- get written permission if you want to hunt on private property
- spend at least a day or two scouting for deer before Oct. 22
- review the big game regulations (available at www.wildlife.utah.gov/guidebooks), and make a deer-hunt check list to help ensure a safe and enjoyable hunt.
Also, check with the public land agency (usually the US Forest Service or the Bureau of Land Management) that manages the land you’re going to hunt to learn more about off-highway vehicle regulations in the area. And then follow the regulations.
- The Oquirrh-Stansbury deer hunting unit will be open to hunting for only five days—Oct. 22 to Oct. 26. A map of the Oquirrh-Stansbury unit is available at http://go.usa.gov/9cH.
- Those with a permit for the West Desert, Vernon limited-entry deer unit are the only hunters who can hunt the unit. A map of the Vernon unit is available at http://go.usa.gov/9c6.
- Rifle deer hunters are not allowed in the extended archery hunting area in Salt Lake County, from I-80 in Parleys Canyon southward to the Utah County line. You cannot hunt big game within one-half mile of Silver Lake in Big Cottonwood Canyon, hunt on the Red Butte Natural Research Area (which is closed to public access), hunt in Emigration Township with a rifle or a muzzleloader (this area is an archery-only area) or hunt in a designated portion of the town of Alta (contact the town of Alta for more information).
Ron Stewart, Northeastern Region conservation outreach manager, provides the following report:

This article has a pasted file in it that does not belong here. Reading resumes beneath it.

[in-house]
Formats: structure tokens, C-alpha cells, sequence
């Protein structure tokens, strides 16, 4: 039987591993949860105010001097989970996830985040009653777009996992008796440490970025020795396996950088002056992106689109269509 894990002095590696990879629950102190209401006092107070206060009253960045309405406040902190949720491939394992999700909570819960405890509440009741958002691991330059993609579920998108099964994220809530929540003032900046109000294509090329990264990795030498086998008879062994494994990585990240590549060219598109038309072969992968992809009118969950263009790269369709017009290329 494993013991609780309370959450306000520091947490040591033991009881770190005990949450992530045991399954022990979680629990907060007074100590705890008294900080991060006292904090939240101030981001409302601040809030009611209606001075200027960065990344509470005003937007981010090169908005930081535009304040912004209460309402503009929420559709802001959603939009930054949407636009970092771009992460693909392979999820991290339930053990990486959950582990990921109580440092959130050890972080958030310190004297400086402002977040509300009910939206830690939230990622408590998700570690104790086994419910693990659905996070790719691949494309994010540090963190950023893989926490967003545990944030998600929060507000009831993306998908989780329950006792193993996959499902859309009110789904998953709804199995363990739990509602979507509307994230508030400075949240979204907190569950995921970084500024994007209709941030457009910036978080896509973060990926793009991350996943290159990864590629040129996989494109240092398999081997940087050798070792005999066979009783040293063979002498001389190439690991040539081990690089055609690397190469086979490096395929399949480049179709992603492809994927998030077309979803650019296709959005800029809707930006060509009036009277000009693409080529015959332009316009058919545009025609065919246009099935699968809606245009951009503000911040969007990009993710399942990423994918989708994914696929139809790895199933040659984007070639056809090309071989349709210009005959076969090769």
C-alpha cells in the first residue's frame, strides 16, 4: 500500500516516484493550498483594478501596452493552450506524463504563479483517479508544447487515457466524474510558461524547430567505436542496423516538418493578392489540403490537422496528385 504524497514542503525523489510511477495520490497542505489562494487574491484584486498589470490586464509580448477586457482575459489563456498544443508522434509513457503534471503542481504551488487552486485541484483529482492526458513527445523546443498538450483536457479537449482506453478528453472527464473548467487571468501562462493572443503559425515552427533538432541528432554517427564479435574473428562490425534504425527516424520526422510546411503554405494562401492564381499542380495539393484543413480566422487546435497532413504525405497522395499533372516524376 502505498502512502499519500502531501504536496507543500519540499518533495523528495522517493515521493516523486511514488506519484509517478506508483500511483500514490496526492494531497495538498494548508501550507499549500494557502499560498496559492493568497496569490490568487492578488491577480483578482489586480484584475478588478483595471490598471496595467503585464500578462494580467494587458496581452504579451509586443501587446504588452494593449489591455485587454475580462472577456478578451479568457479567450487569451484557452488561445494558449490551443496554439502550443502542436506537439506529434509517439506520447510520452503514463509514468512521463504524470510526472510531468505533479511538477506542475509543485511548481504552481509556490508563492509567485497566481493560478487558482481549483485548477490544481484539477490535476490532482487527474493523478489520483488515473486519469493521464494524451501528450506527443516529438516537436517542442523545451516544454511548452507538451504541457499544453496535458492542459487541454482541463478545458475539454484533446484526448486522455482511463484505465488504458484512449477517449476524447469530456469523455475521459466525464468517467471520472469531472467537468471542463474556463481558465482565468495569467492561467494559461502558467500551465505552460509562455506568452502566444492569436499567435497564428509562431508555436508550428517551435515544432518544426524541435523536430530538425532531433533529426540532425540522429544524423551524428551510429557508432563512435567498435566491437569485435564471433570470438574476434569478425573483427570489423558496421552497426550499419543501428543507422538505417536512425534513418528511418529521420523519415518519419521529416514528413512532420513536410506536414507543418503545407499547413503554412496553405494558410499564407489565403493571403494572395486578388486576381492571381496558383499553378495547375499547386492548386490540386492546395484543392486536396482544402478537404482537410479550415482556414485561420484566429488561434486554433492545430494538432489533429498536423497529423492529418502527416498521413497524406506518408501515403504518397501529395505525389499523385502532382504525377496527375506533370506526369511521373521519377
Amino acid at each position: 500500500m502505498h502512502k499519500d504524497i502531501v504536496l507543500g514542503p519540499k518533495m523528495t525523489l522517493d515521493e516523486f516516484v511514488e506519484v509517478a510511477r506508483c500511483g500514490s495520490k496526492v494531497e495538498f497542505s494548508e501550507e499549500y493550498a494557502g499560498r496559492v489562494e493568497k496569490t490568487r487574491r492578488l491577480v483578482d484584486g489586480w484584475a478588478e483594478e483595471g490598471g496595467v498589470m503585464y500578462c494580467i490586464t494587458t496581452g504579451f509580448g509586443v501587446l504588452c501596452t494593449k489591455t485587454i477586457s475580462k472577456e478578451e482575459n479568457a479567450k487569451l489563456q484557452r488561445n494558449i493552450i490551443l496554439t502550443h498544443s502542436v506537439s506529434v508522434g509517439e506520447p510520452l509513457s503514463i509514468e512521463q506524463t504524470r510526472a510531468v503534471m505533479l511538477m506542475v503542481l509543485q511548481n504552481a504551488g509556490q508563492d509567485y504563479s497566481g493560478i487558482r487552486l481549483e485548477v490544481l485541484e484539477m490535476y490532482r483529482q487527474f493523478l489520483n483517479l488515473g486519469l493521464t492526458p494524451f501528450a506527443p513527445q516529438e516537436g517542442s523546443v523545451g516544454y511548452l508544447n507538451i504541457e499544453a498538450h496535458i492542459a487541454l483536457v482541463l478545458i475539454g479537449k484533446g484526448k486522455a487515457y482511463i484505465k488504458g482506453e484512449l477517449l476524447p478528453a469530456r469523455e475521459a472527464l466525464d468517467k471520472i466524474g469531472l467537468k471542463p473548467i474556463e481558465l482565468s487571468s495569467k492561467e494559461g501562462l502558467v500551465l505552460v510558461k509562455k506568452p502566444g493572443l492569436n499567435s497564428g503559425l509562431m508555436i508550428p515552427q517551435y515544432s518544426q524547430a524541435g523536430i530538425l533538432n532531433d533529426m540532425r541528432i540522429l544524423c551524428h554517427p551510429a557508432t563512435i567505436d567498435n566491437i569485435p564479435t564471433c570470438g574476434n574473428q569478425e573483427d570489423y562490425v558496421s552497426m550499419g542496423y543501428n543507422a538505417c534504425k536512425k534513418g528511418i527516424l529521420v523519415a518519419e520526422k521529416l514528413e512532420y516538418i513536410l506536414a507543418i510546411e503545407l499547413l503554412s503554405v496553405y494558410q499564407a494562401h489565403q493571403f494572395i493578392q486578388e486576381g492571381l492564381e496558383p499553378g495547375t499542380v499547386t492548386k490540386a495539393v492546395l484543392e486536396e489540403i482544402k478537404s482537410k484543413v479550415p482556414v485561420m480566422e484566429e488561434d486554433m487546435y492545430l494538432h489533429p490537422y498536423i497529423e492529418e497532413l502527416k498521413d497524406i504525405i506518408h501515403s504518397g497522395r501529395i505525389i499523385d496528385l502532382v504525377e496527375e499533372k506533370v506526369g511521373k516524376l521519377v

The hunt in the Northeastern Region will be a bit more challenging this year. A wet year has provided lots of vegetation and plenty of water in pools, ponds, springs and rivers. As a result, the deer are spread out—the weather has not forced them to cluster around water.
The deer are in good physical condition, another positive result of the increased vegetation. But—because of winterkill—the number of deer is down along the South Slope of the Uinta Mountains, from Strawberry Reservoir to the Colorado border.
“The hunt on the North Slope of the Uinta Mountains will be comparable to last year,” says Charlie Greenwood, DWR regional wildlife manager. “On the south slope, expect fewer bucks, especially spikes, because of the winterkill. Also, check the guidebook carefully as some units, such as the South Slope-Vernal unit, have shorter seasons because their buck-to-doe ratios are below the management objective of 15 bucks per 100 does.
“The rest of the region’s general season subunits have ratios ranging from 19 to 25 bucks per 100 does.”
Stewart says hunters who get out and scout before the hunt are the hunters who will find success.
“The deer are in great shape,” he says, “and we have a good ratio of bucks to does on most units in the region. However, the overall number of deer is down because of winterkill, and the deer that remain can be anywhere along the face because there’s so much water and good vegetation. A lack of water isn’t holding them to only a few spots.
“Hunters who know their unit—where the deer have been and where they’re most likely to go to escape other hunters—are the hunters who are most likely to find success.”
Justin Shannon, Southeastern Region wildlife manager, provides the following report for different parts of the Southeastern Region:
Northern part of region
Deer hunting in the northern part of the region should be slightly better than last year, due to increased fawn production in summer 2010 and higher fawn-to-doe ratios last fall. Southeastern Utah experienced a relatively mild winter in 2010 – 2011, which led to better-than-average fawn survival. Last year’s fawns will be yearlings when the rifle hunting season starts. Yearling bucks will probably make up the majority of the harvest in the northern part of the region.
Southern part of the region
Deer hunting on these units should be similar to that experienced by hunters last year. However, last year’s deer hunting success was down from previous years, partly because of the hard winter of 2009 – 2010. Fawn-to-doe ratios were below average last summer and fall on these units, which will result in fewer bucks for hunters during this year’s rifle hunt.
Across the region